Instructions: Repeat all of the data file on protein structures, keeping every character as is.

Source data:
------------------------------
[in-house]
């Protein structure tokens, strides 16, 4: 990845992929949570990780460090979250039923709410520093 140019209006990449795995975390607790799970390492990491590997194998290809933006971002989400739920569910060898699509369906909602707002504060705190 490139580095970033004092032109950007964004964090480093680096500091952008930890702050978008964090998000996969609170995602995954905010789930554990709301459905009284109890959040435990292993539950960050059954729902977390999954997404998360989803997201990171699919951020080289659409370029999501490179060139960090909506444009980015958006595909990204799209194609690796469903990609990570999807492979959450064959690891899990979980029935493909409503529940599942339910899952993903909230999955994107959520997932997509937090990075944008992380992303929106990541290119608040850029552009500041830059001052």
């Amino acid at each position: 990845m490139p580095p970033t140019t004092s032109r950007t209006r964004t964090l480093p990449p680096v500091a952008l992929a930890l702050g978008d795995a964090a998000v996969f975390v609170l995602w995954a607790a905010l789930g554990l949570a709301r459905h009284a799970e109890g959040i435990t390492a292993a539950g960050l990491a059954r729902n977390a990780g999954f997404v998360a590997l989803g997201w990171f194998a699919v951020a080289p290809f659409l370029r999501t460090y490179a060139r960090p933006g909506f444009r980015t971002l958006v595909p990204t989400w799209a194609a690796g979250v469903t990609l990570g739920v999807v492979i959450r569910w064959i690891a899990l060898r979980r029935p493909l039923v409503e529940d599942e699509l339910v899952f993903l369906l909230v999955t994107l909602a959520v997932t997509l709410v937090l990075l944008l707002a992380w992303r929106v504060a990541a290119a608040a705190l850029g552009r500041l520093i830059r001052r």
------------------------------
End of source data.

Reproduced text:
[in-house]
């Protein structure tokens, strides 16, 4: 990845992929949570990780460090979250039923709410520093 140019209006990449795995975390607790799970390492990491590997194998290809933006971002989400739920569910060898699509369906909602707002504060705190 490139580095970033004092032109950007964004964090480093680096500091952008930890702050978008964090998000996969609170995602995954905010789930554990709301459905009284109890959040435990292993539950960050059954729902977390999954997404998360989803997201990171699919951020080289659409370029999501490179060139960090909506444009980015958006595909990204799209194609690796469903990609990570999807492979959450064959690891899990979980029935493909409503529940599942339910899952993903909230999955994107959520997932997509937090990075944008992380992303929106990541290119608040850029552009500041830059001052």
């Amino acid at each position: 990845m490139p580095p970033t140019t004092s032109r950007t209006r964004t964090l480093p990449p680096v500091a952008l992929a930890l702050g978008d795995a964090a998000v996969f975390v609170l995602w995954a607790a905010l789930g554990l949570a709301r459905h009284a799970e109890g959040i435990t390492a292993a539950g960050l990491a059954r729902n977390a990780g999954f997404v998360a590997l989803g997201w990171f194998a699919v951020a080289p290809f659409l370029r999501t460090y490179a060139r960090p933006g909506f444009r980015t971002l958006v595909p990204t989400w799209a194609a690796g979250v469903t990609l990570g739920v999807v492979i959450r569910w064959i690891a899990l060898r979980r029935p493909l039923v409503e529940d599942e699509l339910v899952f993903l369906l909230v999955t994107l909602a959520v997932t997509l709410v937090l990075l944008l707002a992380w992303r929106v504060a990541a290119a608040a705190l850029g552009r500041l520093i830059r001052r």